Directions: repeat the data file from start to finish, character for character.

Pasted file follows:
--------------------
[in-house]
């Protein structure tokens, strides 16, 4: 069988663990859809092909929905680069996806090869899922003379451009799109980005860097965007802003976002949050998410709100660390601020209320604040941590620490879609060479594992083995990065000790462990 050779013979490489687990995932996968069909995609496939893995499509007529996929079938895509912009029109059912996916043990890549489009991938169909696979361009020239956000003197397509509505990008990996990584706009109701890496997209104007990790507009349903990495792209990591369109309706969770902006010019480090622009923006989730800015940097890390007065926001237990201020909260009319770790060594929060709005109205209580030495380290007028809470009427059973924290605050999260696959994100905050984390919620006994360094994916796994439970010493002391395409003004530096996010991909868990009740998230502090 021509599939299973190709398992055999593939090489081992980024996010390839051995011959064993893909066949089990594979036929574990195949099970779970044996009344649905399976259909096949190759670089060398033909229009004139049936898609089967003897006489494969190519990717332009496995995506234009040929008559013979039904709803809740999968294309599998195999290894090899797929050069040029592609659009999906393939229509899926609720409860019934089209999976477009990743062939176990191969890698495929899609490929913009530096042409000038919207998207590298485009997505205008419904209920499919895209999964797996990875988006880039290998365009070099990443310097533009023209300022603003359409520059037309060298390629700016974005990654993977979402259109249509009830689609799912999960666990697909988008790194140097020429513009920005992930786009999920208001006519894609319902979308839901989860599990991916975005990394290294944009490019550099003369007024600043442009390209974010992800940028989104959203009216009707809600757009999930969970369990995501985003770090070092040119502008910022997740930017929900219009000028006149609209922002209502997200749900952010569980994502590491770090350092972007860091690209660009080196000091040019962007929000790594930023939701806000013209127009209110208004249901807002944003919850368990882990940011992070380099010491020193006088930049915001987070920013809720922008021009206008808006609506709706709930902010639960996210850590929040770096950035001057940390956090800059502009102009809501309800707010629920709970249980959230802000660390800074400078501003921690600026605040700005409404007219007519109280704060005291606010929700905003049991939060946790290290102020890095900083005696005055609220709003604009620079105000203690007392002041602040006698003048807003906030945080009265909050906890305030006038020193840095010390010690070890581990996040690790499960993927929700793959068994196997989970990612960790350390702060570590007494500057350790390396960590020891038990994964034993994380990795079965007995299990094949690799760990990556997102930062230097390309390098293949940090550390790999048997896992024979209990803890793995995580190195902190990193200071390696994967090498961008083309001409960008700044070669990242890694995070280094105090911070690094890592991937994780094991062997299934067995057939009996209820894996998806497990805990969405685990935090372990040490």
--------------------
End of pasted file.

[in-house]
């Protein structure tokens, strides 16, 4: 069988663990859809092909929905680069996806090869899922003379451009799109980005860097965007802003976002949050998410709100660390601020209320604040941590620490879609060479594992083995990065000790462990 050779013979490489687990995932996968069909995609496939893995499509007529996929079938895509912009029109059912996916043990890549489009991938169909696979361009020239956000003197397509509505990008990996990584706009109701890496997209104007990790507009349903990495792209990591369109309706969770902006010019480090622009923006989730800015940097890390007065926001237990201020909260009319770790060594929060709005109205209580030495380290007028809470009427059973924290605050999260696959994100905050984390919620006994360094994916796994439970010493002391395409003004530096996010991909868990009740998230502090 021509599939299973190709398992055999593939090489081992980024996010390839051995011959064993893909066949089990594979036929574990195949099970779970044996009344649905399976259909096949190759670089060398033909229009004139049936898609089967003897006489494969190519990717332009496995995506234009040929008559013979039904709803809740999968294309599998195999290894090899797929050069040029592609659009999906393939229509899926609720409860019934089209999976477009990743062939176990191969890698495929899609490929913009530096042409000038919207998207590298485009997505205008419904209920499919895209999964797996990875988006880039290998365009070099990443310097533009023209300022603003359409520059037309060298390629700016974005990654993977979402259109249509009830689609799912999960666990697909988008790194140097020429513009920005992930786009999920208001006519894609319902979308839901989860599990991916975005990394290294944009490019550099003369007024600043442009390209974010992800940028989104959203009216009707809600757009999930969970369990995501985003770090070092040119502008910022997740930017929900219009000028006149609209922002209502997200749900952010569980994502590491770090350092972007860091690209660009080196000091040019962007929000790594930023939701806000013209127009209110208004249901807002944003919850368990882990940011992070380099010491020193006088930049915001987070920013809720922008021009206008808006609506709706709930902010639960996210850590929040770096950035001057940390956090800059502009102009809501309800707010629920709970249980959230802000660390800074400078501003921690600026605040700005409404007219007519109280704060005291606010929700905003049991939060946790290290102020890095900083005696005055609220709003604009620079105000203690007392002041602040006698003048807003906030945080009265909050906890305030006038020193840095010390010690070890581990996040690790499960993927929700793959068994196997989970990612960790350390702060570590007494500057350790390396960590020891038990994964034993994380990795079965007995299990094949690799760990990556997102930062230097390309390098293949940090550390790999048997896992024979209990803890793995995580190195902190990193200071390696994967090498961008083309001409960008700044070669990242890694995070280094105090911070690094890592991937994780094991062997299934067995057939009996209820894996998806497990805990969405685990935090372990040490």